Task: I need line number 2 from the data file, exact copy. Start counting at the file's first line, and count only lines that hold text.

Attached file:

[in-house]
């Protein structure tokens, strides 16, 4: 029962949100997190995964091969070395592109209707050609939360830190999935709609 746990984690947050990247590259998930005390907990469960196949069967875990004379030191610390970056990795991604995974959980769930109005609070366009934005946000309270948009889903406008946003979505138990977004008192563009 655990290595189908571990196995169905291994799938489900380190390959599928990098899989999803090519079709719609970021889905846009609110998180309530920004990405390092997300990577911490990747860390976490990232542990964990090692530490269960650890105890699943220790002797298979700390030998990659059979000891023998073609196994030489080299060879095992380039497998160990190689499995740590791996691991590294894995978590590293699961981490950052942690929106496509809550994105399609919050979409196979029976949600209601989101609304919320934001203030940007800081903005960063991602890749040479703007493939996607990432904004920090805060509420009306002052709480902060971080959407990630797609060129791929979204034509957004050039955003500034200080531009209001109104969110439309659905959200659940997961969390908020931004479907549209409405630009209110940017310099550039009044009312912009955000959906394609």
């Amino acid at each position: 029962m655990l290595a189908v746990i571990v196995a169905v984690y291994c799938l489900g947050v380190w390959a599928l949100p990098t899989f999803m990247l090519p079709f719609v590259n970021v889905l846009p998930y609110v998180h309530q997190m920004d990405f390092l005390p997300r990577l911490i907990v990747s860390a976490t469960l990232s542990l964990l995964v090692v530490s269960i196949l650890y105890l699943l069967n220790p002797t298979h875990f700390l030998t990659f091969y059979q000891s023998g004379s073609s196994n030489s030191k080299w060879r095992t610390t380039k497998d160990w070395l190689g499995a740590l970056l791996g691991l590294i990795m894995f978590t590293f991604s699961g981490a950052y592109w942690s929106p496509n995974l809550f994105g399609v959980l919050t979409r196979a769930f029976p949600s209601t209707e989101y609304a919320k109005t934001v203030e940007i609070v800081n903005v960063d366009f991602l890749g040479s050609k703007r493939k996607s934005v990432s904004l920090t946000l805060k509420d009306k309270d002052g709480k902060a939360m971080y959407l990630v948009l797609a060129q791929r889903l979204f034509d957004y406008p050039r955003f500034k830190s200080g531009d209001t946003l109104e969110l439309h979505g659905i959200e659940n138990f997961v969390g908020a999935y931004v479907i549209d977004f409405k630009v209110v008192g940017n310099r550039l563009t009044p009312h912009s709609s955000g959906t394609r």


């Protein structure tokens, strides 16, 4: 029962949100997190995964091969070395592109209707050609939360830190999935709609 746990984690947050990247590259998930005390907990469960196949069967875990004379030191610390970056990795991604995974959980769930109005609070366009934005946000309270948009889903406008946003979505138990977004008192563009 655990290595189908571990196995169905291994799938489900380190390959599928990098899989999803090519079709719609970021889905846009609110998180309530920004990405390092997300990577911490990747860390976490990232542990964990090692530490269960650890105890699943220790002797298979700390030998990659059979000891023998073609196994030489080299060879095992380039497998160990190689499995740590791996691991590294894995978590590293699961981490950052942690929106496509809550994105399609919050979409196979029976949600209601989101609304919320934001203030940007800081903005960063991602890749040479703007493939996607990432904004920090805060509420009306002052709480902060971080959407990630797609060129791929979204034509957004050039955003500034200080531009209001109104969110439309659905959200659940997961969390908020931004479907549209409405630009209110940017310099550039009044009312912009955000959906394609």